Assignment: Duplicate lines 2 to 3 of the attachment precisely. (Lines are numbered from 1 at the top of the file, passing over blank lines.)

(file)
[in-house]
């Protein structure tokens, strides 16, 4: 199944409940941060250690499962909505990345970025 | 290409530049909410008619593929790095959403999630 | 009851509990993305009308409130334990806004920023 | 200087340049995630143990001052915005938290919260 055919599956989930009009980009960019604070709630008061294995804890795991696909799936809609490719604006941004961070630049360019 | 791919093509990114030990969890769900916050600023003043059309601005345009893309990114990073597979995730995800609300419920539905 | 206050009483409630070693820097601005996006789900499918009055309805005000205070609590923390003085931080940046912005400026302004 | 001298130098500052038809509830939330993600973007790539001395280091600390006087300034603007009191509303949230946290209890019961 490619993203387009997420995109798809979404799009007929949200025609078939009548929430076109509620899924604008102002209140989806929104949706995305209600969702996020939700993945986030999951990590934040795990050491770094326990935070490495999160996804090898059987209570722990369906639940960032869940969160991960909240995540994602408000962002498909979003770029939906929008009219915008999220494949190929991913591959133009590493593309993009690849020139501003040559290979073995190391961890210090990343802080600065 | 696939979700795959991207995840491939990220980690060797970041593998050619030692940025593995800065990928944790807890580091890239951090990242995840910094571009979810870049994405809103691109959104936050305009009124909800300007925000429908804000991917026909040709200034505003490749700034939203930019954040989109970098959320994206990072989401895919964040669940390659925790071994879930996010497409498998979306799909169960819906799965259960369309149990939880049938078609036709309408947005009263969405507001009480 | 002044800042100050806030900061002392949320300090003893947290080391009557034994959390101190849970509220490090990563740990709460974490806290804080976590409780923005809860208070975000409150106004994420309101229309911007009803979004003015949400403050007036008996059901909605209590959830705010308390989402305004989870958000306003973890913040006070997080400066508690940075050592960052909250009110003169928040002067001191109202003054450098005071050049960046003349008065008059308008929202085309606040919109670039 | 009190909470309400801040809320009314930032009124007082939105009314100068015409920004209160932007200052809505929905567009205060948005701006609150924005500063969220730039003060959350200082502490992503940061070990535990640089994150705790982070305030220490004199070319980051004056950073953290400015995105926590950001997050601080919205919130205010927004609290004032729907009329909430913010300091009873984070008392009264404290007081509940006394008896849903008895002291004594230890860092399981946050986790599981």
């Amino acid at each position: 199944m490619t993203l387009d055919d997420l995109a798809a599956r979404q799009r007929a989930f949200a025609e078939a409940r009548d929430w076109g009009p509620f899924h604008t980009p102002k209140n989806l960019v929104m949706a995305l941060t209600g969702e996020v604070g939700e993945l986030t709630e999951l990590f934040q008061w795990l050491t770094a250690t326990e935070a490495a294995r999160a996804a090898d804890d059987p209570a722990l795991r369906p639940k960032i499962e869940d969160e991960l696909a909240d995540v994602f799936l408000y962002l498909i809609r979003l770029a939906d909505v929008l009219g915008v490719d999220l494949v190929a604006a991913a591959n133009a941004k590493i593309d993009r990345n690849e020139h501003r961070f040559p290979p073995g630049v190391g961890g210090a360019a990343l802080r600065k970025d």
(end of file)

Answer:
């Protein structure tokens, strides 16, 4: 199944409940941060250690499962909505990345970025 | 290409530049909410008619593929790095959403999630 | 009851509990993305009308409130334990806004920023 | 200087340049995630143990001052915005938290919260 055919599956989930009009980009960019604070709630008061294995804890795991696909799936809609490719604006941004961070630049360019 | 791919093509990114030990969890769900916050600023003043059309601005345009893309990114990073597979995730995800609300419920539905 | 206050009483409630070693820097601005996006789900499918009055309805005000205070609590923390003085931080940046912005400026302004 | 001298130098500052038809509830939330993600973007790539001395280091600390006087300034603007009191509303949230946290209890019961 490619993203387009997420995109798809979404799009007929949200025609078939009548929430076109509620899924604008102002209140989806929104949706995305209600969702996020939700993945986030999951990590934040795990050491770094326990935070490495999160996804090898059987209570722990369906639940960032869940969160991960909240995540994602408000962002498909979003770029939906929008009219915008999220494949190929991913591959133009590493593309993009690849020139501003040559290979073995190391961890210090990343802080600065 | 696939979700795959991207995840491939990220980690060797970041593998050619030692940025593995800065990928944790807890580091890239951090990242995840910094571009979810870049994405809103691109959104936050305009009124909800300007925000429908804000991917026909040709200034505003490749700034939203930019954040989109970098959320994206990072989401895919964040669940390659925790071994879930996010497409498998979306799909169960819906799965259960369309149990939880049938078609036709309408947005009263969405507001009480 | 002044800042100050806030900061002392949320300090003893947290080391009557034994959390101190849970509220490090990563740990709460974490806290804080976590409780923005809860208070975000409150106004994420309101229309911007009803979004003015949400403050007036008996059901909605209590959830705010308390989402305004989870958000306003973890913040006070997080400066508690940075050592960052909250009110003169928040002067001191109202003054450098005071050049960046003349008065008059308008929202085309606040919109670039 | 009190909470309400801040809320009314930032009124007082939105009314100068015409920004209160932007200052809505929905567009205060948005701006609150924005500063969220730039003060959350200082502490992503940061070990535990640089994150705790982070305030220490004199070319980051004056950073953290400015995105926590950001997050601080919205919130205010927004609290004032729907009329909430913010300091009873984070008392009264404290007081509940006394008896849903008895002291004594230890860092399981946050986790599981």
């Amino acid at each position: 199944m490619t993203l387009d055919d997420l995109a798809a599956r979404q799009r007929a989930f949200a025609e078939a409940r009548d929430w076109g009009p509620f899924h604008t980009p102002k209140n989806l960019v929104m949706a995305l941060t209600g969702e996020v604070g939700e993945l986030t709630e999951l990590f934040q008061w795990l050491t770094a250690t326990e935070a490495a294995r999160a996804a090898d804890d059987p209570a722990l795991r369906p639940k960032i499962e869940d969160e991960l696909a909240d995540v994602f799936l408000y962002l498909i809609r979003l770029a939906d909505v929008l009219g915008v490719d999220l494949v190929a604006a991913a591959n133009a941004k590493i593309d993009r990345n690849e020139h501003r961070f040559p290979p073995g630049v190391g961890g210090a360019a990343l802080r600065k970025d």